ChoiceWords Blog

blogheader3

Your urgent thoughts, urging action

Bodily Autonomy and Red Lipstick: On Being Femme, and Reclaiming our Bodies

http://urge.radcampaign.com/wp-content/uploads/2014/06/choicewords-pic.jpg

Posted by

March 24, 2014

downloadI own 13 shades of lipstick. I also have, according to my latest tally, 20 dresses, 16 skirts, 5 pairs of heels, and 18 pairs of earrings (and counting). I hardly ever wear sweats to class (minus finals week), I follow a number of fashion and beauty blogs, I rock a pretty rad wingtip on occasion, and I own maybe too much of various shades of pink. A fairly high feminine aesthetic, all around.

I’m also super queer. Oh, and super feminist. And a dedicated reproductive justice advocate.

And that’s highly tied to—not in spite of—my femme identity.

Femme, if you’re not sure, is a queer gender performance that embraces much of what has been called “traditionally feminine”. Mascara, high heels, floral prints, and on, and on. Often femme women have been otherwise labeled as “lipstick lesbians” by the straight community—or by certain queers to queer women who are femme—“acting straight.” I know I’ve seen both sides of it, as people within the feminist community deriding women who enjoy peter pan collars and baking cupcakes (see ALL the hate towards Zooey Deschanel) as somehow weakening the feminist movement.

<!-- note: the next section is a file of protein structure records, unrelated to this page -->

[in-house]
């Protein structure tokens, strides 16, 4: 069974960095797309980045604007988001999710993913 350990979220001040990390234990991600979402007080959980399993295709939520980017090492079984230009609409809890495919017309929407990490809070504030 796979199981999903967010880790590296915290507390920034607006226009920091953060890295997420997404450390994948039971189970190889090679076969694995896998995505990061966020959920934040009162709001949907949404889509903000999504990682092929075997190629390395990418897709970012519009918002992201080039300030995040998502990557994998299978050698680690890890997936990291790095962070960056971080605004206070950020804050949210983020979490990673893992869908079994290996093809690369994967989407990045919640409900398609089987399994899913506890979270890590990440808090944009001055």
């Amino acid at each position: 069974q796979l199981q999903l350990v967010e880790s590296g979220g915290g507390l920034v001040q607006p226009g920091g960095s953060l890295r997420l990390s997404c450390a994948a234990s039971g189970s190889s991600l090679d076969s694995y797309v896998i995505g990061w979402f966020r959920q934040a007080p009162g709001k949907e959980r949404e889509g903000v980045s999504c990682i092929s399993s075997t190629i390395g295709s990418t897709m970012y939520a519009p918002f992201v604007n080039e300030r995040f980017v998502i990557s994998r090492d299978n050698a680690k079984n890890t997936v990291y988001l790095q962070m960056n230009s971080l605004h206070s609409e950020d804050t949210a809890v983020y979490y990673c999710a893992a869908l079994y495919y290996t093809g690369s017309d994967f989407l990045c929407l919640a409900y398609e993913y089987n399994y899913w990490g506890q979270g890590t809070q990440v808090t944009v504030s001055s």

But Femme is in no way conforming to a societal standard or pressure, unlike some might think. And in fact, it’s pretty radical to say “I’m going to wear this fucking skirt—regardless of whether you approve of disapprove.”

Femmeness for queer women is reclamation of bodily autonomy precisely because some many aspects associated with feminine aesthetics have historically been forced upon women. Often the standard has been, and still is often, that you must curl your hair, must wear a dress, must perform a certain femininity. A femininity that is rooted in a heteronormative, white-centered ableist system of desires. A femininity that’s forced as the only acceptable standard, and which is inaccessible to the majority of the population.

But taking back these aesthetics, by desiring to wear dresses, not to please the oppressor, but to please ourselves—well that’s pretty fucking radical.

Because women are expected to at one and the same both care about their appearance to get ahead, and to deemphasize aesthetics if they want to be taken seriously. Take Chimamanda Ngozi Adichie, who lays out her story of loving clothing but feeling like she had to hide it to be taken seriously.

(also I need to take a moment to just let it be known that Adichie is a style GODDESS and she is definitely, definitely femspo for me).

If you don’t like dresses and lipstick, then you should not feel pressured to wear them (nor are those the only tools to perform femmeness). But one should also not feel denied the performance they wish—to feel chastised, or not queer enough, or not feminist enough just because they want to wear a flower crown.

My femmeness is a source of pleasure and power and activism for me. Because every time I put my “Cherries in the Snow” Revlon lipstick, I’m not doing it for anyone else. I’m doing it for me—my body, my freedom, and my space in which to enact whatever kind of aesthetics I damn well want to.

Having the freedom to be femme is a form of bodily autonomy. And it doesn’t de-legitimize the work I do.

Tags: , , , ,